“We mobilized in April 2012, so I lost all of my credits for my spring semester,” said Wynder. “We were in Afghanistan from August 2012 to February 2013.”

The university refunded him for the unfinished semester, and professors were supportive. But that didn’t make the situation any better.

When he arrived in Afghanistan, he was surprised to find their mission was to move supplies and construct another fort operating base.

“We are all told here at home that we were supposed to be leaving that area, and then when we got there, we found out that we were only strengthening our presence in the area,” Wynder said.

The issue he took with strengthening military presence was how invasive and disrespectful it seemed to be.

“We got ready to build a base on top of a hill where somebody buried their loved ones,” he said, “and we paved roads going straight through farmers’ fields.”

Another prospect that perturbed Wynder was how similar the U.S. Military Forces and the Taliban really were.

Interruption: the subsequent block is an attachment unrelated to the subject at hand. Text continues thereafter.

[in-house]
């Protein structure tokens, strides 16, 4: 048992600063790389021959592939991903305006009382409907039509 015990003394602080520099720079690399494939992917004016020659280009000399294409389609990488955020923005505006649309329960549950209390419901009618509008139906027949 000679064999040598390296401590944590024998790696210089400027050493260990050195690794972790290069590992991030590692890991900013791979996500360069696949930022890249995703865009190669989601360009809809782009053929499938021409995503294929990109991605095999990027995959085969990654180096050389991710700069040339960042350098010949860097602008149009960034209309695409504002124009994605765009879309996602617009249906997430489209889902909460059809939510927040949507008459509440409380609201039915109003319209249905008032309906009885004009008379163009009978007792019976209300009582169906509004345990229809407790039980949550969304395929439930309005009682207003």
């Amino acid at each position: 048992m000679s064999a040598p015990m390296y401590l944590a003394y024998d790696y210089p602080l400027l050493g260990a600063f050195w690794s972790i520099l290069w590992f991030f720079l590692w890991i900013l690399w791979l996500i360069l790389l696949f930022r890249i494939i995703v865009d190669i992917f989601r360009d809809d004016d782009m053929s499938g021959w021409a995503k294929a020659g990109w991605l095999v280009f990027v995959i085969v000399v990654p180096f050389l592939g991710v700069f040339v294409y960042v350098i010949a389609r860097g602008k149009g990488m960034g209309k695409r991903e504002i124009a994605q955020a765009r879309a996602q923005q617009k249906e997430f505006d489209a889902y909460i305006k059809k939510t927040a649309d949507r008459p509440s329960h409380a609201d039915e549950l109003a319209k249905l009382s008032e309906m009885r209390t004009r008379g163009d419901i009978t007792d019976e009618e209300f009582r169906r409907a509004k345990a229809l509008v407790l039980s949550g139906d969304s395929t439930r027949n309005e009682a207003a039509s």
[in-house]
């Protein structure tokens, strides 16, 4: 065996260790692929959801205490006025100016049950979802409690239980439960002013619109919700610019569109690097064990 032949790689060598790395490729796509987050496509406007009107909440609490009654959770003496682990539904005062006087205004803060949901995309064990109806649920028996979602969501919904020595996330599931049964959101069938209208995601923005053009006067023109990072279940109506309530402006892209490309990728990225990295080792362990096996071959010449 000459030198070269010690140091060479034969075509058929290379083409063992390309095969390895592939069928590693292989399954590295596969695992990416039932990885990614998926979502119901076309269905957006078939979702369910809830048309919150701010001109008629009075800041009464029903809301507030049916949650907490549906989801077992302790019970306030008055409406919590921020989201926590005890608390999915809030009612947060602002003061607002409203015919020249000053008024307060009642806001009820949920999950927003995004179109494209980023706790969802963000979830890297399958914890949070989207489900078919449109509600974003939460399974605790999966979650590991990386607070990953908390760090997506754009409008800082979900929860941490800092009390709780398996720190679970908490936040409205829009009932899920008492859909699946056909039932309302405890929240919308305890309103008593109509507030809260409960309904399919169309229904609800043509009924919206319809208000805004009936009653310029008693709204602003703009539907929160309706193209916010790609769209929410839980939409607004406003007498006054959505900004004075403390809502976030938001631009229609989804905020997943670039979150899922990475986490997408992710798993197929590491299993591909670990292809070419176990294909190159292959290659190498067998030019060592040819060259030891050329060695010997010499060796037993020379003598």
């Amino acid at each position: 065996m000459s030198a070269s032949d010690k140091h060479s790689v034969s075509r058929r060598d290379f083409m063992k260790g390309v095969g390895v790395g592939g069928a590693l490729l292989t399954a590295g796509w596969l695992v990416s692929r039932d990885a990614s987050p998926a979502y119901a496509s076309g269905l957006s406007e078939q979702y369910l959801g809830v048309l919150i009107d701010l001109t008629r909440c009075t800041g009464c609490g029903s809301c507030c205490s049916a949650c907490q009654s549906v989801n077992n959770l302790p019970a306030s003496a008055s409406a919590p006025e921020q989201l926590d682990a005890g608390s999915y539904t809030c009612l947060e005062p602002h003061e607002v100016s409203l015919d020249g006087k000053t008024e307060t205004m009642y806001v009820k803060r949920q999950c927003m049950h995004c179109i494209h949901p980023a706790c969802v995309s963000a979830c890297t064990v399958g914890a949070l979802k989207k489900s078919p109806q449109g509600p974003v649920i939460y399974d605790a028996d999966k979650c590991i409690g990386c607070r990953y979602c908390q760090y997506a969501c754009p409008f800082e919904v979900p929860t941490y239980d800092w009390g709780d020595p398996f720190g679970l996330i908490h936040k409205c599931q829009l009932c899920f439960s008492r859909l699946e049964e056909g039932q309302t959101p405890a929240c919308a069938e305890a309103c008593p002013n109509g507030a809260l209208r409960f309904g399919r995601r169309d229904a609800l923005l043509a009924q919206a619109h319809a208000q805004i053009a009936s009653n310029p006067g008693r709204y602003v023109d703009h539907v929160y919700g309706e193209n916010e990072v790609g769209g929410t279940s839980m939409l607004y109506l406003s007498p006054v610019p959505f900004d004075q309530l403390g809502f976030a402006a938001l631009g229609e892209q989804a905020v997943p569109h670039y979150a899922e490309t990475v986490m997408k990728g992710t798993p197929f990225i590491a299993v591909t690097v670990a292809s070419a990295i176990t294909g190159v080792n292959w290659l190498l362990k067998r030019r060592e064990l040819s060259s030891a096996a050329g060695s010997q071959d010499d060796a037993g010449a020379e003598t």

“It’s not about who’s right and who’s wrong over there,” Wynder said. “It’s all about winning the hearts and minds of people and trying to get them to join our side. If we are the good guys, why do we have to persuade them that we are the good guys?”

One of Wynder’s friends at another base was ordered to launch a missile at a child because they thought he might have been recruited by the terrorist army. The missile killed the boy, his two friends and an elderly man who were in the general area as well.

“When I came home, I was bent and completely sour to the whole notion of the marine core,” Wynder said. “If they are okay with living the way they are, I don’t see why we have to force our versions of democracy on them.”

Wynder says that the summer after his return from Afghanistan, he did a lot of soul searching.